A federal court in New Jersey has, for a second time, requested supplemental briefing before approving a stipulated final order for permanent injunction and other equitable relief in the Federal Trade Commission’s (FTC’s) action against a company that allegedly marketed acai-berry weight-loss products with “fake” news reports and deceptive claims. FTC v. Circa Direct LLC, No. 11-2172 (U.S. Dist. Ct., D.N.J., Camden Vicinage, order filed June 13, 2012). Among other matters, the court seeks FTC’s views on whether the agency has shown it was likely to succeed on the merits “without an admission of liability by the Defendants and with no evidentiary submissions before the Court.” The court also requests additional briefing on whether it “may consider the lack of an admission by the defendants in its public interest analysis under the [FTC Act].”
When the parties submitted their first supplemental briefs, FTC Commissioner J. Thomas Rosch submitted a letter indicating that, in his view, FTC’s submission “suffers from two failings.” Rosch contended that FTC should have addressed whether the court is bound by section 13(b) of the FTC Act, “which he asserts requires this court to consider both the FTC’s likelihood of success in litigation and the public interest before approving a settlement and both of which are implicated by a lack of an admission by the Defendants.” Rosch also “questioned the level of deference the FTC’s decision is owed and the notion that this Court ‘should simply “rubber stamp” an agency decision.’”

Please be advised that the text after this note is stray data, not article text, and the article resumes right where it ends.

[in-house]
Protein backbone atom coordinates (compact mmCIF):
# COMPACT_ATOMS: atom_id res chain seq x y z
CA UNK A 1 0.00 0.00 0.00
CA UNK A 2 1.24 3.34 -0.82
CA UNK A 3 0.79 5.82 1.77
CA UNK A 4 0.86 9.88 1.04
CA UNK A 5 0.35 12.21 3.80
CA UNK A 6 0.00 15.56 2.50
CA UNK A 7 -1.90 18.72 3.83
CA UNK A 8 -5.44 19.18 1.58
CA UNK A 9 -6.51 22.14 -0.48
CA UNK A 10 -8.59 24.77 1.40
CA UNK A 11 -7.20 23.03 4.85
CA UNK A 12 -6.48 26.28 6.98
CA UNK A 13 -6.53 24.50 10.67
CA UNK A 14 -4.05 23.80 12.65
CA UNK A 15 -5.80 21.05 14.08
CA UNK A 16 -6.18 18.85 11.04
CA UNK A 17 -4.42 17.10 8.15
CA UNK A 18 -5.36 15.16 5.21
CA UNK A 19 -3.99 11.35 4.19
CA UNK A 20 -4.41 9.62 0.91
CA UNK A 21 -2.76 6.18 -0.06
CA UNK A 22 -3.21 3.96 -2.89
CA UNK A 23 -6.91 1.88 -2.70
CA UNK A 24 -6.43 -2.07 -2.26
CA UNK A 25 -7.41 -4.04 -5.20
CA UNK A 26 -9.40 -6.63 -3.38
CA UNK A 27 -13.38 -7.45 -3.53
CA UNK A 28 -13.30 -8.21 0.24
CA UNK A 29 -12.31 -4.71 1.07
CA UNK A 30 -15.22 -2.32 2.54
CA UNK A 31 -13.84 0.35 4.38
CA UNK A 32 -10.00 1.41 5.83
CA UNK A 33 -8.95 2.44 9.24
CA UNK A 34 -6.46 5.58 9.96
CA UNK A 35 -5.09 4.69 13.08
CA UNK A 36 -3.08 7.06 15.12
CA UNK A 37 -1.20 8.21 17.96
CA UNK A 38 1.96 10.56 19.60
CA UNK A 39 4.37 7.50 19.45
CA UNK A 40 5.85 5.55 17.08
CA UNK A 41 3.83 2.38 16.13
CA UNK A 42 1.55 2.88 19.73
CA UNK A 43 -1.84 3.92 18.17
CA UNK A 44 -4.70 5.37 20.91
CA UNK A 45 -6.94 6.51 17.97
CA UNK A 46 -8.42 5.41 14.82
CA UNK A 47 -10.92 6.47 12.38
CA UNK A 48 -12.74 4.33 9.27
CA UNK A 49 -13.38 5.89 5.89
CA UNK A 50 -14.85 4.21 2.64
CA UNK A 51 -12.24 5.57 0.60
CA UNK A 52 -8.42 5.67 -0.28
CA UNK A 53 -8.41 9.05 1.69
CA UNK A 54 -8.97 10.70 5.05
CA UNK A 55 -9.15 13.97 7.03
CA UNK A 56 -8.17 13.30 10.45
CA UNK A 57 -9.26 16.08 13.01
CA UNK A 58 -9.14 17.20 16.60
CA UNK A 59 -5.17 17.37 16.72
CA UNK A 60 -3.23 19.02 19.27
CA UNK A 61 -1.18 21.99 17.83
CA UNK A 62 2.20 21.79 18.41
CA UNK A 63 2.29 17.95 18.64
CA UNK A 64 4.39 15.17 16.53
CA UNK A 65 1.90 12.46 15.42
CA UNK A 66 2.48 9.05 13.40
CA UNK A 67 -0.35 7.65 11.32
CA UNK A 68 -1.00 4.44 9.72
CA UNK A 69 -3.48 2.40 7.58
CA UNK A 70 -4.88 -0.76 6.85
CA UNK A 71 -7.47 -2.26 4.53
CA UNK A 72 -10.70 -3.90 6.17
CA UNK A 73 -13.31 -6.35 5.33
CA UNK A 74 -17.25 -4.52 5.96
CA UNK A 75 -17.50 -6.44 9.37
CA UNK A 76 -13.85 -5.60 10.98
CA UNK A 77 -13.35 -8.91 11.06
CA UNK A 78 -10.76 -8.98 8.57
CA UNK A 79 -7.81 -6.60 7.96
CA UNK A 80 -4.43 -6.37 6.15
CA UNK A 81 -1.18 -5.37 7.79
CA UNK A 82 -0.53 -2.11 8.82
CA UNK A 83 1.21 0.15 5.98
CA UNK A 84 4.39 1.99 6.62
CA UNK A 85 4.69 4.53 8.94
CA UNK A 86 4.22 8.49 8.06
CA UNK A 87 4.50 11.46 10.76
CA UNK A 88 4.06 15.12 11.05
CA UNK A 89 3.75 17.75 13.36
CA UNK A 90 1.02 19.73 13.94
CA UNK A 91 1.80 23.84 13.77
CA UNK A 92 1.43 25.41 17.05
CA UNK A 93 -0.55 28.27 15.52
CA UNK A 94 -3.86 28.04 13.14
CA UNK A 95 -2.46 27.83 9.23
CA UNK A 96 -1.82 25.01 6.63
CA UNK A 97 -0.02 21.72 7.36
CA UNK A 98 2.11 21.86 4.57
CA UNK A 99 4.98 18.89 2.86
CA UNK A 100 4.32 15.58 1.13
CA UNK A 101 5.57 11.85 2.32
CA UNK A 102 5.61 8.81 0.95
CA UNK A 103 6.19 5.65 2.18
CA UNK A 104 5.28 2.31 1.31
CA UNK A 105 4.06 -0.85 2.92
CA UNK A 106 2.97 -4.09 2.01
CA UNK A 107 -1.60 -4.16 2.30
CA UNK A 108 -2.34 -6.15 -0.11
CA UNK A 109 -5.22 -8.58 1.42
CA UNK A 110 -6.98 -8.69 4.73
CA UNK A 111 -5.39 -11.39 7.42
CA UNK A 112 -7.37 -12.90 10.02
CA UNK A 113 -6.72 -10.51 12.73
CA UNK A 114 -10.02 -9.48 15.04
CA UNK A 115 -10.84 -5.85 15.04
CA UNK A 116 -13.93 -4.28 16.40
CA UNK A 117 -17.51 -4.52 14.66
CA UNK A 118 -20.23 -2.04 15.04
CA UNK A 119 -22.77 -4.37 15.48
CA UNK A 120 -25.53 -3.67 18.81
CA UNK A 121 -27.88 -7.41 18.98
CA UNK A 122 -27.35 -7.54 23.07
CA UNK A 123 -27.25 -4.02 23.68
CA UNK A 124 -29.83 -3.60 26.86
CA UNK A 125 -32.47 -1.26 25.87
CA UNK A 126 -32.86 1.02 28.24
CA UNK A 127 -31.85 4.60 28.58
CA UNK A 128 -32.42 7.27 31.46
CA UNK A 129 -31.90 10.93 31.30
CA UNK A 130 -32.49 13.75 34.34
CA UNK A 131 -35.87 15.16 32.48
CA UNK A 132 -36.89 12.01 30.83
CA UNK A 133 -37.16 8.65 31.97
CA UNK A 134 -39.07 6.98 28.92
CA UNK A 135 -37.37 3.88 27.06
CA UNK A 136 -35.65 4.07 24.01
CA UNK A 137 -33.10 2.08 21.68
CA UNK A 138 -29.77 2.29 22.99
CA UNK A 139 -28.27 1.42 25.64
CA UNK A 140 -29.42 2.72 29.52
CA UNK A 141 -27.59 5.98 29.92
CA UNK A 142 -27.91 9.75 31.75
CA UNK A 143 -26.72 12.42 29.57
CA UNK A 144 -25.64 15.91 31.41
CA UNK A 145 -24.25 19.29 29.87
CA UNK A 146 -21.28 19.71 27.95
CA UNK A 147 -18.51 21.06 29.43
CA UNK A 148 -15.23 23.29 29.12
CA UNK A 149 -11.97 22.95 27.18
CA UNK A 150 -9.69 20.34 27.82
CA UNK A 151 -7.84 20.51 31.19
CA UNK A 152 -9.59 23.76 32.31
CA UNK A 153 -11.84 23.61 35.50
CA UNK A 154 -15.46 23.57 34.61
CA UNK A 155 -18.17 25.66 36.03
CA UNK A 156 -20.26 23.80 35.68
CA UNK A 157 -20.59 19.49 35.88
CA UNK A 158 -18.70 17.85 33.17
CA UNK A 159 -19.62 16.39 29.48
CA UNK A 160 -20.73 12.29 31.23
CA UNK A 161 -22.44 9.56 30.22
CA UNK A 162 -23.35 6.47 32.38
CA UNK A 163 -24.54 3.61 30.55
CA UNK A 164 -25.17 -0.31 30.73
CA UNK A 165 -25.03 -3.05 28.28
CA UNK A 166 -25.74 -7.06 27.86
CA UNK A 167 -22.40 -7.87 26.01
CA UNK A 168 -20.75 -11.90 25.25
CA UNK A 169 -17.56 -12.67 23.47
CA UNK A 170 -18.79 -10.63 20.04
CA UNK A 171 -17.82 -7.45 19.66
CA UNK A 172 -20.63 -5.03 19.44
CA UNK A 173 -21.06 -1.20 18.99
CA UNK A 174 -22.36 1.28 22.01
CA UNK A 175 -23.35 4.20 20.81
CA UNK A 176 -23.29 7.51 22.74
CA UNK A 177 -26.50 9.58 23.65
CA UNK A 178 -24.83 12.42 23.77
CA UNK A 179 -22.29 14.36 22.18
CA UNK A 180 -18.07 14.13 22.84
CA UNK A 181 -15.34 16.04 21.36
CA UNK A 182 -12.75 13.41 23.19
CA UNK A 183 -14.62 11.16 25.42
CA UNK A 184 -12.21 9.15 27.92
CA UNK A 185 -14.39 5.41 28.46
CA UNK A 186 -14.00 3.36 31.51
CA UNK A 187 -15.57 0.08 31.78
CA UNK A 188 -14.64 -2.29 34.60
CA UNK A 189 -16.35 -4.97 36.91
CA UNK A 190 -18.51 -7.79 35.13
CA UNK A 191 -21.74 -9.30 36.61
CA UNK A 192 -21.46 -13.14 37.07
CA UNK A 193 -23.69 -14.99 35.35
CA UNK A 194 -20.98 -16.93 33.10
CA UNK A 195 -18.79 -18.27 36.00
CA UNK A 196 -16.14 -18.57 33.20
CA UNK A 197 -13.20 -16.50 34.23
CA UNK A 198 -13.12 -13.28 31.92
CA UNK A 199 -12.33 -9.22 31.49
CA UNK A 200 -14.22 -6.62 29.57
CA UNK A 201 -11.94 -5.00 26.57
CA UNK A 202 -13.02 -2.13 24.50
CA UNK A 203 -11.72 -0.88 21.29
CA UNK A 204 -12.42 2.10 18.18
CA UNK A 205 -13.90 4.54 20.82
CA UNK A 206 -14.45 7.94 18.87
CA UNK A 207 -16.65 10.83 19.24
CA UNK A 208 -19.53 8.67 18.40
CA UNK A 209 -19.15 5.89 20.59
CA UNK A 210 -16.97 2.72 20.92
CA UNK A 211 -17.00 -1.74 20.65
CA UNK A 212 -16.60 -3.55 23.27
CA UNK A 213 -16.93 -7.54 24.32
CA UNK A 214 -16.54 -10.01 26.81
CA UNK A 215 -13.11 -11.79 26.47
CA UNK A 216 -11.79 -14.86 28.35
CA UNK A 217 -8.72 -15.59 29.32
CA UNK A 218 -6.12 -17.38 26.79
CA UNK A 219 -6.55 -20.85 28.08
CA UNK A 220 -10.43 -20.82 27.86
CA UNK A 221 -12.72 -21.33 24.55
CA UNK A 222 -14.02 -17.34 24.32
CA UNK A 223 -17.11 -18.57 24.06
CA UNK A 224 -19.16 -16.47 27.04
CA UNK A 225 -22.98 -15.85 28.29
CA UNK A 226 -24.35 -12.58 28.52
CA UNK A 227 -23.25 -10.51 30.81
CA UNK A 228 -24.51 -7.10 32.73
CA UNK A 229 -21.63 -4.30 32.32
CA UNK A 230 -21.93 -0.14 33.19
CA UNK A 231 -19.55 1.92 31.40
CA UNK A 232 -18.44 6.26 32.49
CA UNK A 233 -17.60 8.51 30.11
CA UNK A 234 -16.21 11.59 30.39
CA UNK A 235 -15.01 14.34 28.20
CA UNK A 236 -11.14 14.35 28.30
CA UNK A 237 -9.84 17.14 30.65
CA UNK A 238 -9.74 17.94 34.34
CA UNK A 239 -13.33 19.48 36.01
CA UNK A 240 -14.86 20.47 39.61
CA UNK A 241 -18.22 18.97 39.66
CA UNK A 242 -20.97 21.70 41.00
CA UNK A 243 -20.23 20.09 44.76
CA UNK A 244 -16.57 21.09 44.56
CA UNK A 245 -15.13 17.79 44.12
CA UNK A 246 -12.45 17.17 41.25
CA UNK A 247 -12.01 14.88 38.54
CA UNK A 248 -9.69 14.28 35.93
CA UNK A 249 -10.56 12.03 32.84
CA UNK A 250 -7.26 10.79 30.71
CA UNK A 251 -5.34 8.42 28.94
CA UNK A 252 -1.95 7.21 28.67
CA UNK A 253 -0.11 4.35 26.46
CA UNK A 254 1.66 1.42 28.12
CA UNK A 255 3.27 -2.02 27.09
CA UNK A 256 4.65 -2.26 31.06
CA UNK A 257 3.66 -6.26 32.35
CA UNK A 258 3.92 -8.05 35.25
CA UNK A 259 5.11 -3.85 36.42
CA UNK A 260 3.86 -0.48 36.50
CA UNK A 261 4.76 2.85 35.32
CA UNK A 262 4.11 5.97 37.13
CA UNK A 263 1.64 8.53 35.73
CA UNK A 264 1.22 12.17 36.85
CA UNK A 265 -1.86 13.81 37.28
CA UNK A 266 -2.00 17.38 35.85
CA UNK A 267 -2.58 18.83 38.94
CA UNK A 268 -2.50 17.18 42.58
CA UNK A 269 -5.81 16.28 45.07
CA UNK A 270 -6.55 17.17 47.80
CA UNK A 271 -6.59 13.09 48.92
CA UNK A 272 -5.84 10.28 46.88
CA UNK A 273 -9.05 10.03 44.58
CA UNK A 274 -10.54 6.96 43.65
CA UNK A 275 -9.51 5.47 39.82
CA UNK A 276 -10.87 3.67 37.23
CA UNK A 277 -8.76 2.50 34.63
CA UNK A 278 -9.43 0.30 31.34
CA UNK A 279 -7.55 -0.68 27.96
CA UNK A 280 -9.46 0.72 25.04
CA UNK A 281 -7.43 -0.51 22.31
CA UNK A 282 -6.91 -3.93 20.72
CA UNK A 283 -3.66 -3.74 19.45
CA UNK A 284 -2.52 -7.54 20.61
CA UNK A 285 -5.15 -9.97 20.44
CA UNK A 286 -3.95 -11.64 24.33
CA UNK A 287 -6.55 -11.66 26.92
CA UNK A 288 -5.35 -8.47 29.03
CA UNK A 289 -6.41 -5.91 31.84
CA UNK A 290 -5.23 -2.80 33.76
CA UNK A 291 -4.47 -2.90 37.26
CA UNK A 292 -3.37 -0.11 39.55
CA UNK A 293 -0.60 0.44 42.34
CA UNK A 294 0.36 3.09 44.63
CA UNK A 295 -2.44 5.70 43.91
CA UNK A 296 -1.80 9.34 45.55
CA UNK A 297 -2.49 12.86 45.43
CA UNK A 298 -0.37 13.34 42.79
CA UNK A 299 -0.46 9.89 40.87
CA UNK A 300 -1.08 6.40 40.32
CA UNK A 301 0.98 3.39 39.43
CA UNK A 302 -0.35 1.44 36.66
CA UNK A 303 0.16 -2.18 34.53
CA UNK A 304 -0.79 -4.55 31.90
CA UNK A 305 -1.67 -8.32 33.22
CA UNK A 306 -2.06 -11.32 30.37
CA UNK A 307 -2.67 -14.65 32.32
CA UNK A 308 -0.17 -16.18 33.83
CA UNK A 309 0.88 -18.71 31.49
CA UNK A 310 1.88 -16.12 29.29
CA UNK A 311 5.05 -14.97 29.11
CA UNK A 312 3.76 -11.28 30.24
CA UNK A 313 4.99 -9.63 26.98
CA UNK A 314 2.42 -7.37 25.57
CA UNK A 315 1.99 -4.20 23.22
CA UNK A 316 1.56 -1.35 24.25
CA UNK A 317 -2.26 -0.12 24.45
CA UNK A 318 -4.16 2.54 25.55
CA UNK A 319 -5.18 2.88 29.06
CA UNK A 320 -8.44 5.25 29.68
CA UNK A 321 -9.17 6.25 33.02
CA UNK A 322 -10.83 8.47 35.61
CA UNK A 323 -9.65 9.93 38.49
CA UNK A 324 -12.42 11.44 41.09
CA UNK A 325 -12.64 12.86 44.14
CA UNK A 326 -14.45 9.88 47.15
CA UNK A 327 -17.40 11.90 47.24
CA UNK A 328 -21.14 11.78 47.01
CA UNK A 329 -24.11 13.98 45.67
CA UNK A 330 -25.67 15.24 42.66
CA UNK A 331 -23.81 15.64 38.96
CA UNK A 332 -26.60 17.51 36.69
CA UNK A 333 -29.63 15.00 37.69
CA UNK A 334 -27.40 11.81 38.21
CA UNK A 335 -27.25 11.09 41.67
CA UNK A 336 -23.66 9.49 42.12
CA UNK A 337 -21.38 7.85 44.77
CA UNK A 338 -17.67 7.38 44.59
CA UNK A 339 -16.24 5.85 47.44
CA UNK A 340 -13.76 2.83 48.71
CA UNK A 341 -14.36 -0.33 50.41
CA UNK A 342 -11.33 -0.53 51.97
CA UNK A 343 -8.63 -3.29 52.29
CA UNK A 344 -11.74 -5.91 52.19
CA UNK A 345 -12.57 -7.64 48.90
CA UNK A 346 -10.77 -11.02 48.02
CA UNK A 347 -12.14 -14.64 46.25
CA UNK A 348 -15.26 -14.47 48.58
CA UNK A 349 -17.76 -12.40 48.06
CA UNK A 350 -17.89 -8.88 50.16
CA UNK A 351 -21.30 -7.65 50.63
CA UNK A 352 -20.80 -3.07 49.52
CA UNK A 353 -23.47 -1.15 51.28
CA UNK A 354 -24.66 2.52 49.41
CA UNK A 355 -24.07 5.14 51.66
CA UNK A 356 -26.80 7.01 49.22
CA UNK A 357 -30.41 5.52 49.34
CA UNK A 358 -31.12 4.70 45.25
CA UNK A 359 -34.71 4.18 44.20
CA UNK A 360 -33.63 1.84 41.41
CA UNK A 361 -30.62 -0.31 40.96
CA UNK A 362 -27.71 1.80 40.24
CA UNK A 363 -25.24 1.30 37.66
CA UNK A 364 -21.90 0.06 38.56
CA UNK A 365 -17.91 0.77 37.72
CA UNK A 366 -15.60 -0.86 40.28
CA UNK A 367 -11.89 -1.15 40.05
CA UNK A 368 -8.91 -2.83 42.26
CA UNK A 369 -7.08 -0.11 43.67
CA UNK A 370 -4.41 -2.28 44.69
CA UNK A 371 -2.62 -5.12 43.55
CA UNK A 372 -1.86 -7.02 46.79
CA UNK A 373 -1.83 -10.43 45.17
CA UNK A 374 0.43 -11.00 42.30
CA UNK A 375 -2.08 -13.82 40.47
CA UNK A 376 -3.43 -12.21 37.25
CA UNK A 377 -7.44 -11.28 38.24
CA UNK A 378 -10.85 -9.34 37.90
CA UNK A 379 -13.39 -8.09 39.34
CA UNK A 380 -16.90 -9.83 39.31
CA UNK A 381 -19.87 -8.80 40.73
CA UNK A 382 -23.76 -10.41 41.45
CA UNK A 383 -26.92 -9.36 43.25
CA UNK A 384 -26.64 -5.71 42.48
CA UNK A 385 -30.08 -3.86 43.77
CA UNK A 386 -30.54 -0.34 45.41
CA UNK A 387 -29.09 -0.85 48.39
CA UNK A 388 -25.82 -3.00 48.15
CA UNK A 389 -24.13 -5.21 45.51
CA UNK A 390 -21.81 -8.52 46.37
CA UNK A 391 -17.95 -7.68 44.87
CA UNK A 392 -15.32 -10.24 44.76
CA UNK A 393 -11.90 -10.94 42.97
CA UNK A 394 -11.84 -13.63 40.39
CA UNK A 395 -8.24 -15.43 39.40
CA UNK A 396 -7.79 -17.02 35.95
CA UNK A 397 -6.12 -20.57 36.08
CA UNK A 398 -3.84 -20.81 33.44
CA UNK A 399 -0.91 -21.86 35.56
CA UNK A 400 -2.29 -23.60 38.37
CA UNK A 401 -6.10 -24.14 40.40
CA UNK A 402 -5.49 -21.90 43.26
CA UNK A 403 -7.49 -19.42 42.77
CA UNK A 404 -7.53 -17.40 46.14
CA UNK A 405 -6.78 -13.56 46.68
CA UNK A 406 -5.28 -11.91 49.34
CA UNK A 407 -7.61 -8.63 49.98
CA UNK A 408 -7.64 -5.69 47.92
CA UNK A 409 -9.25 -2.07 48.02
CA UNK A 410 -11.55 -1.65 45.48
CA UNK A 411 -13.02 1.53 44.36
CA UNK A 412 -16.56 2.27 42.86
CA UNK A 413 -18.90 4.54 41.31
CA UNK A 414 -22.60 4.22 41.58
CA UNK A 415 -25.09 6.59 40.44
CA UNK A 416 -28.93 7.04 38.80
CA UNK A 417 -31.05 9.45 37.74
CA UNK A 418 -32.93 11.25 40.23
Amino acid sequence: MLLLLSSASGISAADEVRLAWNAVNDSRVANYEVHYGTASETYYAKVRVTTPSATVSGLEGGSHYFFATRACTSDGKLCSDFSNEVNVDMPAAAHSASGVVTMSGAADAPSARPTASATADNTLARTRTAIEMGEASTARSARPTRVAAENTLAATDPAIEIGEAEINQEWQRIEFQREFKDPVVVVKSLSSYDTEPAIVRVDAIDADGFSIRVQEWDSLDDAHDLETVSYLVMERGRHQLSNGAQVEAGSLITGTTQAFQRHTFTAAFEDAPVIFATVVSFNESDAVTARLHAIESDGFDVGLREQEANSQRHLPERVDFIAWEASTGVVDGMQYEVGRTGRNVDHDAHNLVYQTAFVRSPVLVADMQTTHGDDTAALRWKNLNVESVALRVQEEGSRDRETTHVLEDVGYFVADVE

In light of the letter and a recent Second Circuit decision that the parties to a Securities and Exchange Commission consent decree, which also lacked an admission of liability, are likely to succeed on their claim that a district court erred in rejecting their settlement, the court found new questions to consider. Accordingly, the court sought briefing on whether it is bound by section 13(b), the scope of its review under that section and how the stipulated order satisfies it, particularly without an admission of liability, and the scope of the public interest review and “whether the Court may consider the lack of an admission by the defendant in its public interest analysis under the statute.”
Assuming that section 13(b) did not apply, the court found that the stipulated order was fair, adequate and reasonable in light of information included in the first round of supplemental briefs. According to the court, an $11.5-million suspended judgment against defendants with just $2.89 million in remaining assets, the same amount as the alleged damages in the case, was clearly a “strong recovery for the FTC.” The court also found that vigorous arms-length negotiation by counsel over a matter of months ameliorated its concerns that the settlement was unfair to the defendants.
Still, the court could make no determination that the parties’ agreement was in the public interest, stating “settlement without an admission of liability forecloses a determination of the truth of the FTC’s allegations and leaves the public with no better appreciation of the truth of the matter than when the litigation began.” In the court’s view, the public has a “significant interest in knowing the truth” as to whether the products were deceptively marketed for nearly two years with ads designed to look like news and claiming the products could stimulate weight loss. While asking FTC to address the matter, the court also asked it to “address whether there are any other efforts the FTC can make, short of requiring an admission of liability, to address the Court’s articulated concerns.”